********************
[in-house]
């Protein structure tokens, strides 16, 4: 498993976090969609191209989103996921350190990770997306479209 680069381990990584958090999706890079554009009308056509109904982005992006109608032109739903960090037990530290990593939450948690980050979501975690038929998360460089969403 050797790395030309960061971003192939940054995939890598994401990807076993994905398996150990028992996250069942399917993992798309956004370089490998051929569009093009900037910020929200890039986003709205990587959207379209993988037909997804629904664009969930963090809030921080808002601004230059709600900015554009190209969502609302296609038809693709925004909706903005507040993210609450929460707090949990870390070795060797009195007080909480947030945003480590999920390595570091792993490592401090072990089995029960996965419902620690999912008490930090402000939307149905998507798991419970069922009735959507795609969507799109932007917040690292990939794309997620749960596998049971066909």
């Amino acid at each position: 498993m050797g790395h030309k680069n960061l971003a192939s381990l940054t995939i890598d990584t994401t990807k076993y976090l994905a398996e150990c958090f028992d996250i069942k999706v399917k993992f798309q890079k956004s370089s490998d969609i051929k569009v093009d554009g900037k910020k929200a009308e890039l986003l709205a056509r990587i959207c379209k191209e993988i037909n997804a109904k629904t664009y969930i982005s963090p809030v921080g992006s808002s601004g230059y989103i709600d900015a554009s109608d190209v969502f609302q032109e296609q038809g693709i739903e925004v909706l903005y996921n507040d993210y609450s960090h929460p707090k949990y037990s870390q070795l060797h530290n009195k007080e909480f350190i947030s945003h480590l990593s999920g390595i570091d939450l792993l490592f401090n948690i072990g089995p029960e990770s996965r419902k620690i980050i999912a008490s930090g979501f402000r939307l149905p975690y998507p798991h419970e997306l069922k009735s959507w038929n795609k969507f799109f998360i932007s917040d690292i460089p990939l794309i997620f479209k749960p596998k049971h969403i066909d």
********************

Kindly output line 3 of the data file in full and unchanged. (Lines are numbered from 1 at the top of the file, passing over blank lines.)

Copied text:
């Amino acid at each position: 498993m050797g790395h030309k680069n960061l971003a192939s381990l940054t995939i890598d990584t994401t990807k076993y976090l994905a398996e150990c958090f028992d996250i069942k999706v399917k993992f798309q890079k956004s370089s490998d969609i051929k569009v093009d554009g900037k910020k929200a009308e890039l986003l709205a056509r990587i959207c379209k191209e993988i037909n997804a109904k629904t664009y969930i982005s963090p809030v921080g992006s808002s601004g230059y989103i709600d900015a554009s109608d190209v969502f609302q032109e296609q038809g693709i739903e925004v909706l903005y996921n507040d993210y609450s960090h929460p707090k949990y037990s870390q070795l060797h530290n009195k007080e909480f350190i947030s945003h480590l990593s999920g390595i570091d939450l792993l490592f401090n948690i072990g089995p029960e990770s996965r419902k620690i980050i999912a008490s930090g979501f402000r939307l149905p975690y998507p798991h419970e997306l069922k009735s959507w038929n795609k969507f799109f998360i932007s917040d690292i460089p990939l794309i997620f479209k749960p596998k049971h969403i066909d």